“The rights attached to Civil Marriage and Civil Partnership are identical, especially with regard to adoption of children, donor insemination and surrogacy. There is no longer any justification for excluding same-sex couples from Civil Marriage and different-sex couples from Civil Partnership. It’s like having separate drinking fountains or beaches for different racial groups, even though the water is the same. The only function of the twin bans is to mark lesbian and gay people as inferior to heterosexual people.”
Explaining their bid for marriage equality, Katie Green said:
“We love each other and want to formalise our relationship. Marriage is the universally recognised system of love and commitment. We want to be part of it, to secure the ultimate recognition of our relationship.
“In a democracy, institutions should reflect society and be open to all. Civil Partnerships and Civil Marriages offer almost the same rights and responsibilities. Therefore, it seems the only reason that marriage has a closed-door policy towards lesbian and gay couples is to denote their inferior status.
“Segregating gay couples into Civil Partnerships perpetuates homophobic prejudice and discrimination,” she said.
Her partner Colette French added:
“The ban on gay marriage denies us a democratic right. Not allowing us to register our commitment to each other as a marriage reinforces and promotes inequality.
“Love is equal and should be recognised as such. Failure to open up marriage to all couples sends out the message that lesbian and gay couples are not on par with our heterosexual counterparts.
“I have a lasting commitment to Katie and wish to register this through a Civil Marriage. I feel that Civil Partnerships were set up as a second-class institution to deny us equality with opposite-sex couples,” she said.
Despite the unnecessary rudeness and disrespect that the couple experienced, both remain extremely positive about the cultural shift and future legal recognition of same-sex relationships.
Colette is of the opinion that “[t]his campaign is absolutely 100% about the Human Rights of ALL couples. There is no doubt that both heterosexual and gay couples are being discriminated against. We are fighting this campaign as one because inequality affects us all in society.”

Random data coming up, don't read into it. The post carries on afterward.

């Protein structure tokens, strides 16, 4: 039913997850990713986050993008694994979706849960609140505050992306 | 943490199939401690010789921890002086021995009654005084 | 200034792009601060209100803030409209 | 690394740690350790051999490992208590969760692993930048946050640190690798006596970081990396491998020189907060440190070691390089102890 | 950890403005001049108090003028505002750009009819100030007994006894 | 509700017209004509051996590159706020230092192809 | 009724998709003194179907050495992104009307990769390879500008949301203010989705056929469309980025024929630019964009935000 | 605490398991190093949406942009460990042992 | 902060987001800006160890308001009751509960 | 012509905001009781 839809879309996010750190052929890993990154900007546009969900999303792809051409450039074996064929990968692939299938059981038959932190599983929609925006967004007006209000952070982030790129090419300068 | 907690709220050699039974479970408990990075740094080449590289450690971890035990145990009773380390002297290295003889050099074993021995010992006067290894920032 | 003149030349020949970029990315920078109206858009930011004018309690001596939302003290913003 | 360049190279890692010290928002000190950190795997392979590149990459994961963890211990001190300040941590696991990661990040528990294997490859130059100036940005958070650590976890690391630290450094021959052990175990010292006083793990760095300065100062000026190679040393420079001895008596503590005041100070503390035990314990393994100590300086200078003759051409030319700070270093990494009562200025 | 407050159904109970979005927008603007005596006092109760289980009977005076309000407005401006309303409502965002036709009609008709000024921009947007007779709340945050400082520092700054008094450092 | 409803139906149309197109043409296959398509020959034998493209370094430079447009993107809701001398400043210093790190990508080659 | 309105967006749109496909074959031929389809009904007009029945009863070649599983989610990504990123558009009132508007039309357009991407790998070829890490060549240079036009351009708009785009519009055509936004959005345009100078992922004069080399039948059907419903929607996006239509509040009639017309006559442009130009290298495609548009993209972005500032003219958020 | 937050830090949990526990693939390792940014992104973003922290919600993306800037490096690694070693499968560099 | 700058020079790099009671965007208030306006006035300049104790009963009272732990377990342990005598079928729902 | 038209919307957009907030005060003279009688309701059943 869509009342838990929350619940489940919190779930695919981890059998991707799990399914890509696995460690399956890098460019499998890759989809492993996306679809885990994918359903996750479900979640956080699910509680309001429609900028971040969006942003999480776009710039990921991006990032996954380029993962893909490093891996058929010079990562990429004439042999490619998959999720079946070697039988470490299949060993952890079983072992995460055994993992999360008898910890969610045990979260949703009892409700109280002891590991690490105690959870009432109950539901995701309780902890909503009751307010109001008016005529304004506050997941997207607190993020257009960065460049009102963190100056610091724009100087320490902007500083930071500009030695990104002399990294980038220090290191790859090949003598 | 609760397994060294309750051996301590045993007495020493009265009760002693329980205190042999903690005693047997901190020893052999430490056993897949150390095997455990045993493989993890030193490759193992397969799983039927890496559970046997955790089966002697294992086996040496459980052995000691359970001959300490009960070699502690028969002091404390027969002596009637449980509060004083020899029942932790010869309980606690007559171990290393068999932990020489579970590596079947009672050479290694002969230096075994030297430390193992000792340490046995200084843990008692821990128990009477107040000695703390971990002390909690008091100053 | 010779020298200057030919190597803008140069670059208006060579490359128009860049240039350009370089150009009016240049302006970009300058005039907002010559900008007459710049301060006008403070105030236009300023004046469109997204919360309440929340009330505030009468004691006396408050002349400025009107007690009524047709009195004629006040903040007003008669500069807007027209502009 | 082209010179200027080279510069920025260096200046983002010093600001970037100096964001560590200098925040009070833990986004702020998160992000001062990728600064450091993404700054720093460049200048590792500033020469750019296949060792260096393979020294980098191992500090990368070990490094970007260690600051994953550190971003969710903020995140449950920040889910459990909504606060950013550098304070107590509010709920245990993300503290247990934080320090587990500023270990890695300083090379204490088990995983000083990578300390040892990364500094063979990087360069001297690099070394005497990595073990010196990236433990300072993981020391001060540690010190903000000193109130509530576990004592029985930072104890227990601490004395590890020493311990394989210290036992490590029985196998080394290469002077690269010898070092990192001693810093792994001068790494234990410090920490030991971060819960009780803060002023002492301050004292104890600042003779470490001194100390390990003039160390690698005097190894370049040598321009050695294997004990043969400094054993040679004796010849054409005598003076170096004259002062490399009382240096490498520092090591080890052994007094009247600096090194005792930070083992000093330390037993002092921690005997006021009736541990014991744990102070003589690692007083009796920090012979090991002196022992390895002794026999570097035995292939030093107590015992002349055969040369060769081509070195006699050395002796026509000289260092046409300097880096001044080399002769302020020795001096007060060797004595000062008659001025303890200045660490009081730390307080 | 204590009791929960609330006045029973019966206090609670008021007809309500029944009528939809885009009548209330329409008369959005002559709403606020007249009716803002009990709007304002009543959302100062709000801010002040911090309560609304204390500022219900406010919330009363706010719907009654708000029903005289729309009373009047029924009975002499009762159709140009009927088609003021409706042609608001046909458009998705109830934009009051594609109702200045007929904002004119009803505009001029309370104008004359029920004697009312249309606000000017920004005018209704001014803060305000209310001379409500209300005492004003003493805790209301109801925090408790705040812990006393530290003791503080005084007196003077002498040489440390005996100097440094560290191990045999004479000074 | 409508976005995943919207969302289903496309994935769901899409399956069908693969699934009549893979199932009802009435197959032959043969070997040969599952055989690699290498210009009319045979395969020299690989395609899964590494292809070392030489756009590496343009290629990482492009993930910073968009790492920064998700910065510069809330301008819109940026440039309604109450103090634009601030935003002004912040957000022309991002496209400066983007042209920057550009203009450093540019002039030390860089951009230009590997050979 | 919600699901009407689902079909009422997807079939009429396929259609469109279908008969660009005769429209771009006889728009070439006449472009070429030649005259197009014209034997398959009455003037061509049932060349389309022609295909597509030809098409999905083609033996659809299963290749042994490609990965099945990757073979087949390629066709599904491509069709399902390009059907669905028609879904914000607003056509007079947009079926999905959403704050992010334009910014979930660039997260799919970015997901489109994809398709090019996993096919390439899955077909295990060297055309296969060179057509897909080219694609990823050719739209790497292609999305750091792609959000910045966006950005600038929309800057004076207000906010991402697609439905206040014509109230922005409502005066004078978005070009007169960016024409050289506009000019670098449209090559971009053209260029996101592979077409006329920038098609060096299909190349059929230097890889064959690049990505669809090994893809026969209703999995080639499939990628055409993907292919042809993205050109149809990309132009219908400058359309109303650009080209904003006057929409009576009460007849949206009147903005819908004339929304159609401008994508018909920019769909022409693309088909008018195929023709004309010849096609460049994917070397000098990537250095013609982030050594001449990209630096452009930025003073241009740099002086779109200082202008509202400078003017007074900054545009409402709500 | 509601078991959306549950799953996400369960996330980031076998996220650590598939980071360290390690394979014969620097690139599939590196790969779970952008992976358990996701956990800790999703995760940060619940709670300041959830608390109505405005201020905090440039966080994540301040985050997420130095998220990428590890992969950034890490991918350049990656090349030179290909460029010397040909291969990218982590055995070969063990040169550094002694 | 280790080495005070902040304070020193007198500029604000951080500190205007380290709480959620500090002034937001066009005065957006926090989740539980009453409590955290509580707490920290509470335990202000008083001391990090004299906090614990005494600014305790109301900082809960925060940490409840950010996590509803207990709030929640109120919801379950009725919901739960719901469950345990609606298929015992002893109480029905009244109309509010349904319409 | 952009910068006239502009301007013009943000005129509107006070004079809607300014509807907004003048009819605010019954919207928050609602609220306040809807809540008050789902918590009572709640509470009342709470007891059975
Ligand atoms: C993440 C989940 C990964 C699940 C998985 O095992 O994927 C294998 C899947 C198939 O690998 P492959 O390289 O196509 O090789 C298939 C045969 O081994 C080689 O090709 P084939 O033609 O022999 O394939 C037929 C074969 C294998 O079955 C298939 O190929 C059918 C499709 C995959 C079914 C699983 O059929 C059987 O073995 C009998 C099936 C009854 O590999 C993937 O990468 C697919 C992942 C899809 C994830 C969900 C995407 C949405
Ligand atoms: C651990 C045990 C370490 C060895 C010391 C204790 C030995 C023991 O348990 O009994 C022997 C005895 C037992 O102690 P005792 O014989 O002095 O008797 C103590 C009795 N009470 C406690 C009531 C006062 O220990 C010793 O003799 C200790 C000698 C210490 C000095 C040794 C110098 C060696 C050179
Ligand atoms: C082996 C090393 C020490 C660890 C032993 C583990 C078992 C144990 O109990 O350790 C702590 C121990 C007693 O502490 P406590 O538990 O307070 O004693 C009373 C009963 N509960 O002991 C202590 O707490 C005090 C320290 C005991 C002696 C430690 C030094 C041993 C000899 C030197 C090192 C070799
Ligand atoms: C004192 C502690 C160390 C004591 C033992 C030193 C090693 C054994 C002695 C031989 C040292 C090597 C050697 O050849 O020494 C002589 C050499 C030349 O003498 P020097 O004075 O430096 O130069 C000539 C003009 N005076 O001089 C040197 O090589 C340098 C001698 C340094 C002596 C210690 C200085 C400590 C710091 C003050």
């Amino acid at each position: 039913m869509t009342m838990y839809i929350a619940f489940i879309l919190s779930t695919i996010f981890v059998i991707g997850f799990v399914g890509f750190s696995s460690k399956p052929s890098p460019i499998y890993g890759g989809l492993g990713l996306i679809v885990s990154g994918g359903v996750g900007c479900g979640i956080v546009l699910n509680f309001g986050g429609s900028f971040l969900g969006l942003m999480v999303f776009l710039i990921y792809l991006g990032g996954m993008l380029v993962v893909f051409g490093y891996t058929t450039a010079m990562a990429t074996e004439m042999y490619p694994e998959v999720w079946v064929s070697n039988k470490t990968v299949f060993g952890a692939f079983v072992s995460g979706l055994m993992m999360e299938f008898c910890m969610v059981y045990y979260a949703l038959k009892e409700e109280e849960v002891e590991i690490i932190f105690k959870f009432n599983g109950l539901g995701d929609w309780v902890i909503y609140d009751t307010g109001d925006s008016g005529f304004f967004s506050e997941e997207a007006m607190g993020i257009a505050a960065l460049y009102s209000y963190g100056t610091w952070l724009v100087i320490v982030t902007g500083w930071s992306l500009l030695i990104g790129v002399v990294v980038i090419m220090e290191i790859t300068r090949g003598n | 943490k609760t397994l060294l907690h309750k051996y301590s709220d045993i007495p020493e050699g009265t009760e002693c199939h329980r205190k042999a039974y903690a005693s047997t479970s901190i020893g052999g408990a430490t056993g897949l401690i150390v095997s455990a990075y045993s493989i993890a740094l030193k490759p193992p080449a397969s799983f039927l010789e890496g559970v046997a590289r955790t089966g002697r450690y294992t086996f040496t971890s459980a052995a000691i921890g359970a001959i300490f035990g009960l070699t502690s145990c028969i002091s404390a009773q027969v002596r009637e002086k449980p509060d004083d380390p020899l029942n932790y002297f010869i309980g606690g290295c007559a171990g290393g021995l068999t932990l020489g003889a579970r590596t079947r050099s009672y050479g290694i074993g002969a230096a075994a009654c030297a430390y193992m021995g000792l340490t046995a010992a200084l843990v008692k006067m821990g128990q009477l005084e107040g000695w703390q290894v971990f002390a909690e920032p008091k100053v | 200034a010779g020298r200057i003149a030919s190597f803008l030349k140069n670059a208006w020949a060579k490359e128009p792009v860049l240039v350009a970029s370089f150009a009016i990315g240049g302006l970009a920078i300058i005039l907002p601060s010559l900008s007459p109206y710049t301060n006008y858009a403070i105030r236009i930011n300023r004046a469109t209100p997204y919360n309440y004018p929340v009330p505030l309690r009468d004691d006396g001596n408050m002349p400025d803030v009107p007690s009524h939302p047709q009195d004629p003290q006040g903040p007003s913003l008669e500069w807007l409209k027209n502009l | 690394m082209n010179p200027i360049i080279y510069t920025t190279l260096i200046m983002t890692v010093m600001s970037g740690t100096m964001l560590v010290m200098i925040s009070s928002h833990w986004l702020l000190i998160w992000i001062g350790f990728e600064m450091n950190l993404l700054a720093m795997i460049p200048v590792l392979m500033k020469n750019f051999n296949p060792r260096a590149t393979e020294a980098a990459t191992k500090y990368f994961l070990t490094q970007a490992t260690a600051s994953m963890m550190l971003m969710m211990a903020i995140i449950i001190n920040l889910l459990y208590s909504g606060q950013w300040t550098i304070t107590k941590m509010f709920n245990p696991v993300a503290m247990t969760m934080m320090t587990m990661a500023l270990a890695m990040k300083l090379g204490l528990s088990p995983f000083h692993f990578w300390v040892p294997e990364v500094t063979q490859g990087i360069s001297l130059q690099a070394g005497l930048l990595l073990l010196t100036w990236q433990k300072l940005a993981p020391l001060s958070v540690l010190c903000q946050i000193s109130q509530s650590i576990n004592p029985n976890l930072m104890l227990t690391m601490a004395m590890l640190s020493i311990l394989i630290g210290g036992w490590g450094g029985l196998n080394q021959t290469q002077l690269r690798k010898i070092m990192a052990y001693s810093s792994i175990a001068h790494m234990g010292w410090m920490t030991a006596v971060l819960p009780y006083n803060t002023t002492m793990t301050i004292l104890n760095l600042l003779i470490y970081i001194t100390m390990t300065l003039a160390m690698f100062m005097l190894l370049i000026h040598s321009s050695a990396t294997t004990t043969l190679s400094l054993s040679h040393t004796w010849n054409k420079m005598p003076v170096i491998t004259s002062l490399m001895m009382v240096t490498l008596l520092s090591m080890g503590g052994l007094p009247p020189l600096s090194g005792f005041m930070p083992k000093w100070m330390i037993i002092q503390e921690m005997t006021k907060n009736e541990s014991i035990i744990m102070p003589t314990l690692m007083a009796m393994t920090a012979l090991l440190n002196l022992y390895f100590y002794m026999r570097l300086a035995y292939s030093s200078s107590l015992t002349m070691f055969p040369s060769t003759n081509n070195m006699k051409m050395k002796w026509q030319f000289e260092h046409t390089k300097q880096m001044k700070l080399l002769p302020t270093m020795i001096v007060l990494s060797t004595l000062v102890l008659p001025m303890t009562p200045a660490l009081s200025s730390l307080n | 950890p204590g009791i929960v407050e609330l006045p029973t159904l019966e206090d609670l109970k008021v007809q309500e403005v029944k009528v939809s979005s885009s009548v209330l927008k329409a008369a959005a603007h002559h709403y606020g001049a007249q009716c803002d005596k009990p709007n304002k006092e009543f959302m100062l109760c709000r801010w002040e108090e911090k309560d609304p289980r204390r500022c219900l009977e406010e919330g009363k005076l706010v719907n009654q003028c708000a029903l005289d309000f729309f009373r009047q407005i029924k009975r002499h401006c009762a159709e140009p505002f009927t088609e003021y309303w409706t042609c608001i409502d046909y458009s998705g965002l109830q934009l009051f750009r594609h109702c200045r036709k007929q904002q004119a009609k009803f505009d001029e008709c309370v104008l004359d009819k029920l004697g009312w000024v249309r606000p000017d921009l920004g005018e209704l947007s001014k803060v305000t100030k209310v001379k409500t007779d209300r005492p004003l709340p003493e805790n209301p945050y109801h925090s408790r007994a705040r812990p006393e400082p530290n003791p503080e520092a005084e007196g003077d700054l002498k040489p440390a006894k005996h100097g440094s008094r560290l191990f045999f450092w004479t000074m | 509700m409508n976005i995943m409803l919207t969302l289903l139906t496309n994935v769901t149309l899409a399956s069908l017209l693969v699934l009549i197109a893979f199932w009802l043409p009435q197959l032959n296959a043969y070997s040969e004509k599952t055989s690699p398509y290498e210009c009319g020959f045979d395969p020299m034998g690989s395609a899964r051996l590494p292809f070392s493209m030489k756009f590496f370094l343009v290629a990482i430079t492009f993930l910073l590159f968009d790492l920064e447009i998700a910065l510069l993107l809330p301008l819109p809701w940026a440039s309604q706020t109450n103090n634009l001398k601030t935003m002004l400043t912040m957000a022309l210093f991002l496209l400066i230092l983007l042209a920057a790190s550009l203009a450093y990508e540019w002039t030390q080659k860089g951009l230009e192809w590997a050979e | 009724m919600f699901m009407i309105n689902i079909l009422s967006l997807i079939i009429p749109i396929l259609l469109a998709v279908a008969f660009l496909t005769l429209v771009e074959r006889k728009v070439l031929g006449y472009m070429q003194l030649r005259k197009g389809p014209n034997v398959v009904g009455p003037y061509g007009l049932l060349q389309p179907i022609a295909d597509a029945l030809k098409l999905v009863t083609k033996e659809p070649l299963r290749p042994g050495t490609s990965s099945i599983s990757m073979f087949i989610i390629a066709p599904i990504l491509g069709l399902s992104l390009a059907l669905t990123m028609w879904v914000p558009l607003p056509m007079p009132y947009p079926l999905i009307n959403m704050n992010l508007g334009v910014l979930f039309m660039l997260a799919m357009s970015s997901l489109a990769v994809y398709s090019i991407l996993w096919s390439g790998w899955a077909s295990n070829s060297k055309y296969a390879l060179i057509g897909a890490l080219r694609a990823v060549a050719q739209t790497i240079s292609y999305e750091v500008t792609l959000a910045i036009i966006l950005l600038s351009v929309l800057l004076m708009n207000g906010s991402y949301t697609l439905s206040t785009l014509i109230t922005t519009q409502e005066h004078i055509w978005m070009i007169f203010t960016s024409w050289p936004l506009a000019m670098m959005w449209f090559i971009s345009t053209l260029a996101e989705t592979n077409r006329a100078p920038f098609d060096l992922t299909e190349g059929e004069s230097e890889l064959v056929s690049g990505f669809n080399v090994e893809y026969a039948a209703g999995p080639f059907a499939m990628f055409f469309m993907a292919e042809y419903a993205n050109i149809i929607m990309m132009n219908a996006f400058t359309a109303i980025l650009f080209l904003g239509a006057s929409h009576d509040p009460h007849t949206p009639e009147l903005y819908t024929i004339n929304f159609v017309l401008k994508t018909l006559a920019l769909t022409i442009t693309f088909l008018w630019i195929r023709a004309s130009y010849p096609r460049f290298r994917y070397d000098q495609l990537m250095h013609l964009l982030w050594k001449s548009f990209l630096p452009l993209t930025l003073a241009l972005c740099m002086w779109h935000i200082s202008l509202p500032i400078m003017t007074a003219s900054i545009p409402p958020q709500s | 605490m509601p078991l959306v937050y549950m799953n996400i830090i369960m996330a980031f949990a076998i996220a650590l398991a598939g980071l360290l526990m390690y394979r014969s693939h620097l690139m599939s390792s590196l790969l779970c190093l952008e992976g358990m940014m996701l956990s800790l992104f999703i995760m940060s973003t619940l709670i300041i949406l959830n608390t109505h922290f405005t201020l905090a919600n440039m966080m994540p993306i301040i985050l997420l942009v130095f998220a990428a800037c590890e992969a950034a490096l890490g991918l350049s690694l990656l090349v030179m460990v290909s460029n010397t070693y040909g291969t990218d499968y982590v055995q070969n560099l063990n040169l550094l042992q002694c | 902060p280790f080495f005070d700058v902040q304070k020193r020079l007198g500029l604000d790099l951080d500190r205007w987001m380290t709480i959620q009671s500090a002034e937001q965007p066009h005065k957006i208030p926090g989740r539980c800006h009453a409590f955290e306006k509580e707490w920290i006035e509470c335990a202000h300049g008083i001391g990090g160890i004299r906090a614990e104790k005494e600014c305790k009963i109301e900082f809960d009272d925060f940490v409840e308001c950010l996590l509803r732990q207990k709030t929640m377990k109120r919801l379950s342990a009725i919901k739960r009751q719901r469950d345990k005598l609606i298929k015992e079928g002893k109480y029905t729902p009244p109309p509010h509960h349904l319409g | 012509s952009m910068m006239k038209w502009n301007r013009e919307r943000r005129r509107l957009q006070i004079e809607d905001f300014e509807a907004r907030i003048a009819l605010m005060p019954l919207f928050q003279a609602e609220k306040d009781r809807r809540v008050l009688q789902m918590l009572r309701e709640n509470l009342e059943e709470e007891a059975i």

In absolute agreement is Katie, who explains that “[t]his campaign is whole-heartedly about the human rights of all couples. After all, it would not be possible to achieve equality without the human rights of all couples taken into consideration.”
Both are hopeful that the campaign will ultimately achieve a positive outcome.
“I hope that young people (particularly school age) will see this campaign and think positively about their own sexuality. I see this campaign as a turning point in the fight to recognise gay rights as human rights. The history of the struggle for gay liberation has used a separate-but-equal notion; this has been most effective. However, now, through that entire struggle, we have reached a point where we can achieve pure equality. I see this campaign as large as this: it is not just about institutions but the wider effects on society.” – Katie Green
Describing her vision of this outcome in terms of personal and social progress, Colette states, “I believe that the campaign can achieve a positive outcome, and I find it difficult to see how it couldn’t. I personally would like to see equality for heterosexual and gay couples, with the right to the choice of both Civil Marriage and Civil Partnership.
“If the campaign is successful, I would hope for a shift in modern thinking and the view of society. By allowing heterosexual and gay couples the right to both institutions, society is showing a full understanding of the rights of all couples. Thus, opening up Civil Marriage and Civil Partnerships would reflect a change in the way heterosexual and gay rights are viewed. Hopefully, this view could help people struggling with their sexuality to feel more comfortable and respected in society rather than feeling like a second-class citizen.”
No doubt many, if not all, readers will agree with International Relations and Politics graduate Katie’s sentiment: “I hope that young people (particularly school age) will see this campaign and think positively about their own sexuality. I see this campaign as a turning point in the fight to recognise gay rights as human rights. The history of the struggle for gay liberation has used a separate-but-equal notion; this has been most effective. However, now, through that entire struggle, we have reached a point where we can achieve pure equality. I see this campaign as large as this: it is not just about institutions but the wider effects on society.”
The campaign is far from over, but the clock is ticking on the British Government to do the right thing. Most major political parties and, evidenced by a recent poll, a majority of the British public support the change in marriage legislation.
With tenacious and eloquent equality advocates such as Colette and Katie, there is hope for a timely end to the current gender-based segregation in UK marriage law.